Marion - Circa April 2017: Applebee's Neighborhood Grill and Bar Casual Restaurant. Applebee's is a subsidiary of DineEquity, Inc. V


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Think twice before you type. It's advice an Applebee's executive probably wishes he'd followed now that a controversial memo has been leaked online.

Wayne Pankratz, an executive with Apple Central, a Kansas City-based company that operates Applebee's restaurants, has lost his job after sending an email to managers saying high gas prices could help them cut employees' wages.

Related: Applebee's Takes a Cue From Fast Food, Adds Drive-Thrus

In the leaked memo, Pankratz acknowledged that most Applebee's employees live "paycheck to paycheck," but instead of recommending a pay increase, he called for the opposite, saying desperate workers will be forced back into the workforce regardless of wages, giving the company the upper hand when it comes to compensation. 

Pankratz said competing restaurants had been raising wages to attract more workers, leaving Applebee's struggling to keep up. "We all saw businesses hiring team members at $18-$20 an hour. They will no longer be able to afford to do this," the memo says. 

Outraged Twitter users expressed disgust with the comments, with some saying they were enough to encourage them to spend their money at other restaurants. And at least three managers quit their jobs at a Kansas Applebee's over the memo, CBS News reports.

Related: Shoppers Threaten to Boycott 'Woke' Home Depot

Kevin Carroll, chief operations officer for Applebee's at parent company Dine Brands Global, said in a statement that Pankratz didn't speak for the company. “This is the opinion of an individual, not Applebee’s. We understand that the franchisee who owns and operates the restaurants in this market has placed the individual on leave. Our team members are the lifeblood of our restaurants, and our franchisees are always looking to reward and incentivize team members, new and current, to remain within the Applebee’s family.”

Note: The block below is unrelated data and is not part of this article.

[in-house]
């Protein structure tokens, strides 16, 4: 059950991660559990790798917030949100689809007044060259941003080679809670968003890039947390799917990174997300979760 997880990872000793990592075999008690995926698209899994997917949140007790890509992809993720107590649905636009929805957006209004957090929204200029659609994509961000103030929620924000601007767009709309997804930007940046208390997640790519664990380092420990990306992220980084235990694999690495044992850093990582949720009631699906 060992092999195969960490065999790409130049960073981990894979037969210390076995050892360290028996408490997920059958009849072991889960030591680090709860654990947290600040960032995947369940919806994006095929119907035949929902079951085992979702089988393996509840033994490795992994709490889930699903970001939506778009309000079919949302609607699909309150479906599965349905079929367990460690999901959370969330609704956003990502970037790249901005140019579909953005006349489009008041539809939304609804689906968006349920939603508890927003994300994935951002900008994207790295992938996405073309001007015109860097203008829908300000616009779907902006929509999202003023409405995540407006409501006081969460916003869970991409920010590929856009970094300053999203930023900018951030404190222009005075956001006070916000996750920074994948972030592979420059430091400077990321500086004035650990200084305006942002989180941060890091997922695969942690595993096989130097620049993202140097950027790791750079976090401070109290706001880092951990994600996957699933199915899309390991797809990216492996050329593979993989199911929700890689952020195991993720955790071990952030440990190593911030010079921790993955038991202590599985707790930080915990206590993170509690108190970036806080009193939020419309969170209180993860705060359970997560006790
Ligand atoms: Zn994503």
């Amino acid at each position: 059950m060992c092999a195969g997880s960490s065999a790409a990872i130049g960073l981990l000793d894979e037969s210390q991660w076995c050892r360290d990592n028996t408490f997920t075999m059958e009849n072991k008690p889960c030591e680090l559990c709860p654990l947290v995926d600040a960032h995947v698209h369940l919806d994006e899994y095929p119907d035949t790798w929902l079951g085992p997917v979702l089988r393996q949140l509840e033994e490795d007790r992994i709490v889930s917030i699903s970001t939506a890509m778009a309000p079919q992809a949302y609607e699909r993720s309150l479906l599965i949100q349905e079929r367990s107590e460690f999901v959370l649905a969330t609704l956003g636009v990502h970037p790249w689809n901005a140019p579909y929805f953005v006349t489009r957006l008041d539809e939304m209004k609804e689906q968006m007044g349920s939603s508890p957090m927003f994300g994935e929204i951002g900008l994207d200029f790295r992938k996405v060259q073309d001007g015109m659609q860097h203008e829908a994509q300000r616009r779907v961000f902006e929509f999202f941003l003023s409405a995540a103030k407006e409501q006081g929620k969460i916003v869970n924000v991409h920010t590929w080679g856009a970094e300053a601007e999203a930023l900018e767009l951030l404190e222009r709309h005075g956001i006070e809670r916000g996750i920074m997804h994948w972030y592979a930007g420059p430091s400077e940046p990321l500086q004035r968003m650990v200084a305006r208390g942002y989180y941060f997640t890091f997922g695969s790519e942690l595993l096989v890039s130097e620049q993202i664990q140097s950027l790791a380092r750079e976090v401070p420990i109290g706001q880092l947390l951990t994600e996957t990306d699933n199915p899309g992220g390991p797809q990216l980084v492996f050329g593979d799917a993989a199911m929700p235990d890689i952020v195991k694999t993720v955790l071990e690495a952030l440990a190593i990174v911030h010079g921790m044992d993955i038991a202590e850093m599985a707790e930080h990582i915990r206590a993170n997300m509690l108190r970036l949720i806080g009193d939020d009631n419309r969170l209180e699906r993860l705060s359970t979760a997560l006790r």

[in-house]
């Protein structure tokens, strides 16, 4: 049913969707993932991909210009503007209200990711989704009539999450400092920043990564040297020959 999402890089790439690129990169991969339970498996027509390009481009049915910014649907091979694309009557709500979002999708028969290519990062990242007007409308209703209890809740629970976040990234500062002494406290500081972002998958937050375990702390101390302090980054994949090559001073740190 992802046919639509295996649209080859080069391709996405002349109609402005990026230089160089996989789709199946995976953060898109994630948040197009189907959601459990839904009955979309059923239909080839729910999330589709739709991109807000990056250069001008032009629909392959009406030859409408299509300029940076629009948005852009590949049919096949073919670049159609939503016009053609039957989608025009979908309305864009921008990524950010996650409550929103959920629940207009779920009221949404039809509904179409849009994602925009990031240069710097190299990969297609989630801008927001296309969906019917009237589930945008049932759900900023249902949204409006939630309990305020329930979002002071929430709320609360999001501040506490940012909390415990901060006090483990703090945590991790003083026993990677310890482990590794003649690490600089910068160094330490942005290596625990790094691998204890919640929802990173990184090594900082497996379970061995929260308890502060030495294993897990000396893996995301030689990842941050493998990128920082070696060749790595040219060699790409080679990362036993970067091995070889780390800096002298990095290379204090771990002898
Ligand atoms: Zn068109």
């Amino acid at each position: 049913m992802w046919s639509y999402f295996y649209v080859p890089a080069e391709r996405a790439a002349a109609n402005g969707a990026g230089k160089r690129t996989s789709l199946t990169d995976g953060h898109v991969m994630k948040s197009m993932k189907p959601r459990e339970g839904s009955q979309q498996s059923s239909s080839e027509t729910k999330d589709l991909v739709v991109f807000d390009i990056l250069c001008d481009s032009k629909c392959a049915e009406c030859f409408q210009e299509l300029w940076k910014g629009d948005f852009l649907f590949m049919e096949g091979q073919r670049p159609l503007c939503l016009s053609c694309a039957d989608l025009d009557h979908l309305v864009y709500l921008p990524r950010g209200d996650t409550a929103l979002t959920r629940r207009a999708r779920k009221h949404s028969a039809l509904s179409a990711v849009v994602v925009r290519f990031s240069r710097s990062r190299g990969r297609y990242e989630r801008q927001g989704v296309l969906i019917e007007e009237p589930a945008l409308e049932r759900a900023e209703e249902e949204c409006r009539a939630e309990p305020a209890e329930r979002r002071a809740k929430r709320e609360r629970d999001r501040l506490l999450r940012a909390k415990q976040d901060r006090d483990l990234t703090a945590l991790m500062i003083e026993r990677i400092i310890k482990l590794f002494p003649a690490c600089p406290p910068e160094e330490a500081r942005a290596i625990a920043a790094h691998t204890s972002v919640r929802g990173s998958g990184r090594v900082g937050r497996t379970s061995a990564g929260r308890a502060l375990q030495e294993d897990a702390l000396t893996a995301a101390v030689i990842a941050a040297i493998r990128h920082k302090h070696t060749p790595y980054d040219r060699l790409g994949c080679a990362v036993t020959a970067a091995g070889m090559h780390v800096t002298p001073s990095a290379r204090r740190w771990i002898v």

While many big-name companies like Starbucks and Chipotle have raised wages to $15 an hour, not all workers have gotten a boost. 

Saru Jayaraman, president of One Fair Wage, a nonprofit that advocates on behalf of restaurant workers earning subminimum wages, says more than half of servers making minimum wage left their jobs after the pandemic, vowing to return only if they received a livable wage in addition to tips. Tipped minimum wage is as low as $2.13 an hour in several states. 

Related: Which State Has the Highest (and Lowest) Minimum Wage?

While Jayaraman says some Applebee's restaurants do pay workers a full wage, that's only in states that require it. "Applebee's has always fought wage increases, arguing that they can't pay more than the minimum $2.13 hourly wage or they will go out of business." 

This isn't the first controversy Applebee's has dealt with lately. An Applebee's commercial featuring the Walker Hayes song "Fancy Like" and a man dancing in cowboy boots and blue jeans aired during CNN's initial coverage of the Ukraine invasion, stirring criticism as tone-deaf. Applebee's pulled its ads from CNN, apologizing to viewers and denying blame. "It never should have aired, and we are disappointed in the actions of the network," an Applebee's spokesperson said.

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